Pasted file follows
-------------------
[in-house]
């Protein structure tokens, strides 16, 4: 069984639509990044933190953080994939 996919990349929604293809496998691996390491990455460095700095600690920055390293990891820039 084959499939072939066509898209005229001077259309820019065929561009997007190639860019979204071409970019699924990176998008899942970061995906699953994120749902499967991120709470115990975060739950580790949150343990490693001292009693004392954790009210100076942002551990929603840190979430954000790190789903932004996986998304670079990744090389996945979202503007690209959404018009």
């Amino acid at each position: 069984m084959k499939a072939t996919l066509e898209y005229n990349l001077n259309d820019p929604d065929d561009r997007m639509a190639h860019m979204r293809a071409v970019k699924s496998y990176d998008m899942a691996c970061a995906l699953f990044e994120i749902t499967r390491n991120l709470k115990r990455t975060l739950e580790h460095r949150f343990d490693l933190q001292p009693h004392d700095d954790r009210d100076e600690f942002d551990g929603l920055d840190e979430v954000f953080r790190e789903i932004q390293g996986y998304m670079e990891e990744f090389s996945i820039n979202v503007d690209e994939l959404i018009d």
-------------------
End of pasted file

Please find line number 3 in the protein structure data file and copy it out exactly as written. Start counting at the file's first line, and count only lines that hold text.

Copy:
């Amino acid at each position: 069984m084959k499939a072939t996919l066509e898209y005229n990349l001077n259309d820019p929604d065929d561009r997007m639509a190639h860019m979204r293809a071409v970019k699924s496998y990176d998008m899942a691996c970061a995906l699953f990044e994120i749902t499967r390491n991120l709470k115990r990455t975060l739950e580790h460095r949150f343990d490693l933190q001292p009693h004392d700095d954790r009210d100076e600690f942002d551990g929603l920055d840190e979430v954000f953080r790190e789903i932004q390293g996986y998304m670079e990891e990744f090389s996945i820039n979202v503007d690209e994939l959404i018009d």